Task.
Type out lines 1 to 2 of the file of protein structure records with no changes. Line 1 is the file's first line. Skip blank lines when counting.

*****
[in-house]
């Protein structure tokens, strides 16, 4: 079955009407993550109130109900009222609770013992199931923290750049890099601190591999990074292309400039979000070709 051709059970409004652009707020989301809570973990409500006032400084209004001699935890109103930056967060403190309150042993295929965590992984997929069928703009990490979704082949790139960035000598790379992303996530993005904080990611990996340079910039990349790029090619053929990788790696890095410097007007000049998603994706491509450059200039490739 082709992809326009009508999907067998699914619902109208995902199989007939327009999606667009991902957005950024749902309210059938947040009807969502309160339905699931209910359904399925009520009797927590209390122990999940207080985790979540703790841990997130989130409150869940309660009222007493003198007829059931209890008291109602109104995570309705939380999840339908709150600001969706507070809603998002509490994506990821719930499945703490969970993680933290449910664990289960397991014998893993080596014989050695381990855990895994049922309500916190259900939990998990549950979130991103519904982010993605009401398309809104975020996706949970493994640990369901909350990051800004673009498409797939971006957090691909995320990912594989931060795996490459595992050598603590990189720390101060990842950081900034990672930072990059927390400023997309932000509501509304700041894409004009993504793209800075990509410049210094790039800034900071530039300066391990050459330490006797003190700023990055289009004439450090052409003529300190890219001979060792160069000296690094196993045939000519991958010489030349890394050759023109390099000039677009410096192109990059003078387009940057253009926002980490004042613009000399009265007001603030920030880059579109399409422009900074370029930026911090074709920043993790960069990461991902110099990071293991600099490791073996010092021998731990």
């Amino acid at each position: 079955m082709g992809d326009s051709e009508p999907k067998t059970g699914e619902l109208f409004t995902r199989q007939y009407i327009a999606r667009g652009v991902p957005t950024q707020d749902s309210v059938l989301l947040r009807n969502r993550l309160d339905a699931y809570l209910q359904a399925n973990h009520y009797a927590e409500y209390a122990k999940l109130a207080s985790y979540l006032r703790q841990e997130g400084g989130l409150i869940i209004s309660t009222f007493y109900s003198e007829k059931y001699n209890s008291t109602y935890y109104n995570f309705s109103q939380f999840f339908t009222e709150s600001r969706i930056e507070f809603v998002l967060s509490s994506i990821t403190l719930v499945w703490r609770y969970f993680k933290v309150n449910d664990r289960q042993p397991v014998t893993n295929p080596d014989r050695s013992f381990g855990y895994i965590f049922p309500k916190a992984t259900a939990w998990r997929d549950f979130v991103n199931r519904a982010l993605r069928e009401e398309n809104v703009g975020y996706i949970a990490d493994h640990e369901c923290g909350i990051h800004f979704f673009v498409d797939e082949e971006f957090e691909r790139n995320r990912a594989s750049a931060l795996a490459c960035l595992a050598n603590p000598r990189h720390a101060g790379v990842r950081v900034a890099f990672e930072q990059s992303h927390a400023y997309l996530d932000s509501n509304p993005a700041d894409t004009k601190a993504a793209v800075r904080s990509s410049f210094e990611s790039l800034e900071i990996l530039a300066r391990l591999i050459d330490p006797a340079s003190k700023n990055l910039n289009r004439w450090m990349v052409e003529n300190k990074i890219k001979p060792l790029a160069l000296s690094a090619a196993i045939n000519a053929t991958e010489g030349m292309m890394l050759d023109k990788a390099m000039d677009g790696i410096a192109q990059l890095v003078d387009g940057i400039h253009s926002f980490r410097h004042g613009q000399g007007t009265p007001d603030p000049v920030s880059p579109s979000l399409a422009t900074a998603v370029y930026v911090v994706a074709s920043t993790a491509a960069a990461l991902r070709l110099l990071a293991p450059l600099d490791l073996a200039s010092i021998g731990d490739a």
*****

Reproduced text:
[in-house]
């Protein structure tokens, strides 16, 4: 079955009407993550109130109900009222609770013992199931923290750049890099601190591999990074292309400039979000070709 051709059970409004652009707020989301809570973990409500006032400084209004001699935890109103930056967060403190309150042993295929965590992984997929069928703009990490979704082949790139960035000598790379992303996530993005904080990611990996340079910039990349790029090619053929990788790696890095410097007007000049998603994706491509450059200039490739 082709992809326009009508999907067998699914619902109208995902199989007939327009999606667009991902957005950024749902309210059938947040009807969502309160339905699931209910359904399925009520009797927590209390122990999940207080985790979540703790841990997130989130409150869940309660009222007493003198007829059931209890008291109602109104995570309705939380999840339908709150600001969706507070809603998002509490994506990821719930499945703490969970993680933290449910664990289960397991014998893993080596014989050695381990855990895994049922309500916190259900939990998990549950979130991103519904982010993605009401398309809104975020996706949970493994640990369901909350990051800004673009498409797939971006957090691909995320990912594989931060795996490459595992050598603590990189720390101060990842950081900034990672930072990059927390400023997309932000509501509304700041894409004009993504793209800075990509410049210094790039800034900071530039300066391990050459330490006797003190700023990055289009004439450090052409003529300190890219001979060792160069000296690094196993045939000519991958010489030349890394050759023109390099000039677009410096192109990059003078387009940057253009926002980490004042613009000399009265007001603030920030880059579109399409422009900074370029930026911090074709920043993790960069990461991902110099990071293991600099490791073996010092021998731990």